During a television interview this week, Secretary of State Mike Pompeo said the US did not give a “green light” for Turkey to launch strikes against Kurdish forces in northern Syria. The mixed messages from President Donald Trump over the course of this week, however, tell a different story.
The latest crisis in war-torn Syria began on Sunday night, with a statement from the White House press secretary – after the president had a phone conversation with Turkish President Recep Tayyip Erdogan – that effectively treated a Turkish military incursion as a done deal.
“Turkey will soon be moving forward with its long-planned operation into Northern Syria,” the statement read.
“The United States Armed Forces will not support or be involved in the operation, and the United States forces, having defeated the Isis territorial ‘Caliphate,’ will no longer be in the immediate area.”
The statement, which contained no mention of the US-backed Kurds or hints of objection to the Turkish operation, quickly set off howls of anger among the US foreign policy establishment and members of Congress on the left and right.
“This decision to abandon our Kurdish allies and turn Syria over to Russia, Iran, & Turkey will put every radical Islamist on steroids,” South Carolina Republican Senator Lindsey Graham tweeted the following morning. “Shot in the arm to the bad guys. Devastating for the good guys.”
The ferocity of the criticism grew as it became clear that US forces had indeed withdrawn from northern Syria and the Turkish military was launching its assault.
What followed was a series of sometimes contradictory statements and tweets from the president – a hodgepodge of calls for disengagement, warnings of dire consequences, and suggestions of peaceful resolution.
“We will fight where it is to our benefit, and only fight to win,” Mr Trump tweeted on Monday, after saying that he held off a Turkey-Kurdish conflict for three years, but that it was time for the US to get out of “endless wars”.
By later in the day, however, the president was cautioning Turkey that if it did anything that he considered “off limits” he would “destroy and obliterate the economy of Turkey”.
On Tuesday, he was praising Turkey for being a US trading partner and assuring the Syrian Kurds (who were already by this time under Turkish assault) that the US had not abandoned them.
The next day, he said he hoped the Turkish operation would be conducted “in as humane a way as possible” – and, if not, Turkey would pay a “very big economic price”.
By Thursday, he was once again distancing himself from the Kurds, telling reporters that while he “liked” them, they were only fighting for “their land” and did not, for instance, help the US invade Germany in the Second World War. (It should be noted that Kurds did fight against Iraqi forces sympathetic to the Nazis.)
Mr Trump concluded Thursday by tweeting that the US “did our job perfectly” in Syria and now had three choices in dealing with the crisis: send thousands of troops to secure the area; impose economic sanctions on Turkey; or “mediate a deal” between the Turks and the Kurds.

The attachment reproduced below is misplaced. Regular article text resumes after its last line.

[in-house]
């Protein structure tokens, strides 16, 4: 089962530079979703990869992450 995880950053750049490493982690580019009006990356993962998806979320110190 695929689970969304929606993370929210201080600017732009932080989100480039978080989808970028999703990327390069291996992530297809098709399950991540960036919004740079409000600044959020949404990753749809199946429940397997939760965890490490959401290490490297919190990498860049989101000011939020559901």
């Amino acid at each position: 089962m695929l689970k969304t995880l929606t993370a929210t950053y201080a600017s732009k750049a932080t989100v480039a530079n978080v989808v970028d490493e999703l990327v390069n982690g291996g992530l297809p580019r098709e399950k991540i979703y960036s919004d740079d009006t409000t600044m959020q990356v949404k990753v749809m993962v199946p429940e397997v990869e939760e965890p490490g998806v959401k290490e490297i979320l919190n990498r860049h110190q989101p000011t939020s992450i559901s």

He told reporters he preferred the third option.
Meanwhile, Trump administration officials were left scrambling to realise the frequently conflicting objectives of vocalising their objections to a Turkish operation they had long sought to avoid, while defending the president’s decision – which, according to Politico and others, was made without consulting foreign allies, Congress or even some members of his own administration.
On Monday, Defence Secretary Mark Esper sent – and then deleted – a tweet saying the Turkish move into northern Syria would have “destabilising consequences… to Turkey, the region, & beyond”.
The White House on Wednesday released a “statement” by the president saying the Turkish invasion was a “bad idea” that the US did not “endorse”. On Friday, Mr Esper called it a “tough situation” and said Turkey’s action was damaging US-Turkey relations.
“This was a very big mistake and this has very big implications for all of our security,” a senior State Department official told CNN on Friday. “I don’t know of anybody who isn’t upset with it.”
All told, the US moved between 50 to 100 troops out of northern Syria this week, as Turkish forces prepared their assault.
Despite withering criticism, Mr Trump has framed it as fulfilling a campaign promise to extricate the US from a Middle East quagmire it should never have been involved in to begin with.
Indeed, on Thursday night at a rally in Minnesota, he falsely said: “We don’t have any soldiers there because we’ve left. We won. We left. Take a victory, United States.”
Yet, hours later, the Defence Department announced that 3,000 US soldiers – including two fighter squadrons – were being dispatched to Saudi Arabia “to ensure and enhance the defence” of that nation.
Since May, a Pentagon spokesperson noted, US troops in the Middle East and Afghanistan “Central Command” region increased by approximately 14,000.
The endless wars, it seems, may not be coming to an end quite yet.